Do you meditate? What sort of benefits do you get from it? I'm kinda vaguely interested in pursuing it, ever since I heard David Lynch meditates every day (I'm passionate about David Lynch films).

  • At 11:23 PM, Blogger Rocket said…

    I haven't been to Zen classes, but I try to practice a zen-like method. The idea is to empty your mind. EEG research backs up the claim that it puts monks in a state of alert readiness - it may actually make them smarter!

    The benefit is this: When I know my thoughts are transient and can be dismissed, I can just let them go instead of letting them become overwhelming feelings.

    This is a new movement in modern psychology, and it's what Richard Carlson teaches. Look out for books like "Stop Thinking Start Living" and "Don't Sweat the Small Stuff".

    Watching movies and blogging and all that... it's a wonderful way to slow my mind when I want to relax, but it's addictive too.

    The most useful thing I do is play the piano, but I'm a pianist - your mileage may vary! It gives me emotional control, discipline and attention to detail. For me, it is meditative. It can be calming or stimulating, and if I'm really revved up it can be hard to settle into a practice session.

    Research (again on that EEG) indicates that musicians have an altered brain structure - so learning music as a form of meditation will take you a couple of years of hard work. Once you do, music makes you feel right.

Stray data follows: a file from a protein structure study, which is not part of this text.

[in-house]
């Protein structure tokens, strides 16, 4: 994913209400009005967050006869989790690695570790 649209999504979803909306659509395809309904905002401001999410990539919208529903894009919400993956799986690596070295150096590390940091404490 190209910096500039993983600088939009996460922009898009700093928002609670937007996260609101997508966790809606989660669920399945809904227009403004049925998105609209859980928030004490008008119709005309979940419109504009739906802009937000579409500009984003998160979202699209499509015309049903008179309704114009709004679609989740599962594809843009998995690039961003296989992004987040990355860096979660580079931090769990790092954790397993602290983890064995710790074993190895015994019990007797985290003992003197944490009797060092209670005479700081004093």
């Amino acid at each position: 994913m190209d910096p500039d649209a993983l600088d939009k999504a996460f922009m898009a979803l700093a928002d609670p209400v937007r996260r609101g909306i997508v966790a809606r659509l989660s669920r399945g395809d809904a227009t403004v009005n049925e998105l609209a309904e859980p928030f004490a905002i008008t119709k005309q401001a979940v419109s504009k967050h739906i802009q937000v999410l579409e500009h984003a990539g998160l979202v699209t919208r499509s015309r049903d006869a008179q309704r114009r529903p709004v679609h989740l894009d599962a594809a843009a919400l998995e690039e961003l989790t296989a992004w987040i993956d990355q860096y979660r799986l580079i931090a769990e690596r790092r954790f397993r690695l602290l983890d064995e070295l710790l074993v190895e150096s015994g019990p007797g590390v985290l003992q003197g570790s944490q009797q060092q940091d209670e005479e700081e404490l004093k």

• At 11:56 PM, Blogger shrover said…

    I might look at meditation some more. I have a real thing about needing to keep my mind busy all the time, o'wise I get completely bored... seems like a possible way to address that is to at least occasionally go to the other extreme and try to clear it out.

  • At 11:09 PM, Blogger Rocket said…

    You need Anthony Robbins! I know, the guy's a big-chinned American joke and Monkey-Boy Ballmer wants to jump around on a stage like him...

    But give him a chance: read "Awaken the Giant Within" slowly with an open mind. He's no grin-and-punch-the-air Doctor Phil. Instead, you'll get good advice about how to sort out your priorities and contrast your personality requirements. It's like a manual for cognitive treatment of depression even if you're just ordinary-ambling-through-life not really depressed but not having a super exciting life either.